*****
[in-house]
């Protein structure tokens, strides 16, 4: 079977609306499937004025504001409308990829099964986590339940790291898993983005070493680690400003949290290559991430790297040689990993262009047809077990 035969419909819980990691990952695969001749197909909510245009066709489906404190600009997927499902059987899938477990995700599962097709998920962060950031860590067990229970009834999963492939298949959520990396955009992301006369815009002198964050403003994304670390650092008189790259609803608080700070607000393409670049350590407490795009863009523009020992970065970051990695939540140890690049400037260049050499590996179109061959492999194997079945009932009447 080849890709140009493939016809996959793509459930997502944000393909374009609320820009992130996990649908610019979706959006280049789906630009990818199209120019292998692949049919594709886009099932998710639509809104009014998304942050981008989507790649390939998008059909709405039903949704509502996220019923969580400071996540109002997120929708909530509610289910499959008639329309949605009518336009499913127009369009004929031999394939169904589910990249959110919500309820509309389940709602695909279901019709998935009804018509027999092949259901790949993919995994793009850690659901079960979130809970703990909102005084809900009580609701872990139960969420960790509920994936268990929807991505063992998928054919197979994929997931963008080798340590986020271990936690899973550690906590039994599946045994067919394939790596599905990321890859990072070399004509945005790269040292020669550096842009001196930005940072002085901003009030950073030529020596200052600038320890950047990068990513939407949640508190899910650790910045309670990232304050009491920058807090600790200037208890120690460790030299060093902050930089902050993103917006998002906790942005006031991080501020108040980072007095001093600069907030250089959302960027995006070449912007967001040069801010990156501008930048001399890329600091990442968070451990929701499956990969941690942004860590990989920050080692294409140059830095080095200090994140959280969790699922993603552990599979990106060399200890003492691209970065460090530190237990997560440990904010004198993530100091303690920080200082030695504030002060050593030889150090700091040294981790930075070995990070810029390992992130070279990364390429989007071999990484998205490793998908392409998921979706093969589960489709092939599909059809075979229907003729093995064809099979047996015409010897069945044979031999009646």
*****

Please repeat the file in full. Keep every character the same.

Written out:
[in-house]
């Protein structure tokens, strides 16, 4: 079977609306499937004025504001409308990829099964986590339940790291898993983005070493680690400003949290290559991430790297040689990993262009047809077990 035969419909819980990691990952695969001749197909909510245009066709489906404190600009997927499902059987899938477990995700599962097709998920962060950031860590067990229970009834999963492939298949959520990396955009992301006369815009002198964050403003994304670390650092008189790259609803608080700070607000393409670049350590407490795009863009523009020992970065970051990695939540140890690049400037260049050499590996179109061959492999194997079945009932009447 080849890709140009493939016809996959793509459930997502944000393909374009609320820009992130996990649908610019979706959006280049789906630009990818199209120019292998692949049919594709886009099932998710639509809104009014998304942050981008989507790649390939998008059909709405039903949704509502996220019923969580400071996540109002997120929708909530509610289910499959008639329309949605009518336009499913127009369009004929031999394939169904589910990249959110919500309820509309389940709602695909279901019709998935009804018509027999092949259901790949993919995994793009850690659901079960979130809970703990909102005084809900009580609701872990139960969420960790509920994936268990929807991505063992998928054919197979994929997931963008080798340590986020271990936690899973550690906590039994599946045994067919394939790596599905990321890859990072070399004509945005790269040292020669550096842009001196930005940072002085901003009030950073030529020596200052600038320890950047990068990513939407949640508190899910650790910045309670990232304050009491920058807090600790200037208890120690460790030299060093902050930089902050993103917006998002906790942005006031991080501020108040980072007095001093600069907030250089959302960027995006070449912007967001040069801010990156501008930048001399890329600091990442968070451990929701499956990969941690942004860590990989920050080692294409140059830095080095200090994140959280969790699922993603552990599979990106060399200890003492691209970065460090530190237990997560440990904010004198993530100091303690920080200082030695504030002060050593030889150090700091040294981790930075070995990070810029390992992130070279990364390429989007071999990484998205490793998908392409998921979706093969589960489709092939599909059809075979229907003729093995064809099979047996015409010897069945044979031999009646």